Every year, for one week in early February, youth who raise livestock and participate in the 4-H & FFA livestock programs in Mississippi head to Jackson for the annual Dixie National Junior Round-Up Livestock Shows. These youth bring show entries from their junior livestock projects to compete for champions of their individual categories.
The Dixie National is the showcase for the 4-H & FFA livestock programs and livestock industry; it is also the site of the largest junior market livestock shows in Mississippi. The Champion and Reserve Champion of the Junior Steer Show, Junior Market Lamb Show, Junior Market Swine Show, Junior Market Goat Show, and Overall Champion Mississippi Bred steer, lamb, and hog are singled out for a special tribute at the Dixie National. The exhibitors purchased many of these animals last spring, and these young exhibitors with champions have worked long and hard to raise their outstanding animals.
First, boys and girls exhibit their animals at one of the five district shows within the State. If they receive a blue ribbon on their animal at the district show, they can then participate in the Dixie National. There were over 1,600 market animals at the five district shows and over 1,100 ended up at the Dixie National Junior Round-Up, from which the champions were selected. These champion animals were sold to the highest bidder at the Sale of Junior Champions auction.
Dairy goats make up a niche market of the Mississippi livestock industry, but their popularity is growing across the state. Interest has grown among 4-H livestock program members, people who participate in various other showmanship contests and people who want goat milk products.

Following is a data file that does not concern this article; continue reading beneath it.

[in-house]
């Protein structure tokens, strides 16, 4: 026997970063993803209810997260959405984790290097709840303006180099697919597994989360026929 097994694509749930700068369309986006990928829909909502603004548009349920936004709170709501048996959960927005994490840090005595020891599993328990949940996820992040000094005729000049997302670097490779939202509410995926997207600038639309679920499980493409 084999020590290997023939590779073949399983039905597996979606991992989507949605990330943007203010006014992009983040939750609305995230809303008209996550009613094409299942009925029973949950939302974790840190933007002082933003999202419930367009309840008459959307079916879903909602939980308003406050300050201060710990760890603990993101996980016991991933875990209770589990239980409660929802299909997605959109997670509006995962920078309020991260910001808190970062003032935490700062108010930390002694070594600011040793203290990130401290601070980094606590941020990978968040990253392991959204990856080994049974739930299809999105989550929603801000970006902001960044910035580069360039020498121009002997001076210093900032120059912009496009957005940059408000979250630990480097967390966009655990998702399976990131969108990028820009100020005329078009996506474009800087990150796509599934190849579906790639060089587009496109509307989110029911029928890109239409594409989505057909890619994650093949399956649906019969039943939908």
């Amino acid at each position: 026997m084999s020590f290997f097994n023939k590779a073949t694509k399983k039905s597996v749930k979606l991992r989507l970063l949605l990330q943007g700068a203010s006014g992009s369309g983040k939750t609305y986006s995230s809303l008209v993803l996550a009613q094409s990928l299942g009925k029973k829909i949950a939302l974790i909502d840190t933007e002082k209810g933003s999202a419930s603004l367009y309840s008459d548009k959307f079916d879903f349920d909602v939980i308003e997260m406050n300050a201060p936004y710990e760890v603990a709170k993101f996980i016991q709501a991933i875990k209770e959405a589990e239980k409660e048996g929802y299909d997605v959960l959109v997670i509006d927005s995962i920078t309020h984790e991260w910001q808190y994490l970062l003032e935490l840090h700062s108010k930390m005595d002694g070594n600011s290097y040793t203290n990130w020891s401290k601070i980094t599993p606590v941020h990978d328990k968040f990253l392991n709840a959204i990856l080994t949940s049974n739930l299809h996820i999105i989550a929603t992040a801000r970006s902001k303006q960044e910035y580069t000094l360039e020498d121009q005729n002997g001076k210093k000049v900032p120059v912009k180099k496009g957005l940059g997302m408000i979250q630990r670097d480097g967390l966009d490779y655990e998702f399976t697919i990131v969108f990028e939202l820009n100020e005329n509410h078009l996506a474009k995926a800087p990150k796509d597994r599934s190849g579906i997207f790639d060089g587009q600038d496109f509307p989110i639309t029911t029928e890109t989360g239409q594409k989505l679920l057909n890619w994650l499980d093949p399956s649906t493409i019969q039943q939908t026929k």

The Dixie National Sale of Junior Champions began in 1969 as a conversation between two Mississippi State University livestock specialists dedicated to building better youth through livestock programs.
On a rainy day in early autumn, hundreds of people packed into the Mississippi State University Joe Bearden Dairy Center to learn where their milk, butter, yogurt, and ice cream come from. (File Photo by Kat Lawrence)
It was inevitable that Lauren Bryant would at least try 4-H.
Her father’s family has been active in the Mississippi State University Extension Service 4-H Youth Development Program for two generations. And she has attended 4-H events since she was a toddler.
Now, the 11-year-old is showing her own livestock and participating in various 4-H activities through the Extension Service in Tippah County.
“Lauren is a third-generation 4-H’er,” explained her mother, Leigh Bryant. “Her granddad and her daddy were both 4-H’ers.”
Four generations of 4-H’ers span the century
Mississippi State University Extension celebrated its centennial in 2014. The organization has touched countless lives in the last 100 years, including four generations of 4-H’ers in one family
For the 50th anniversary of the sale, the record-breaking total amount earned was $382,775. While the animals in the sale are impressive, the 4-H’ers are even more astounding.
When FARMtastic makes its rounds over South Mississippi, residents, businesses, schools, and community organizations come together to ensure that participants have a great time.
Greg Chambers is one Mississippi producer who’s focused on innovating. Whether he’s growing soybeans and wheat on his Prentiss County property or raising cattle and goats on other acres, Chambers is always looking for a better, more efficient way of doing things.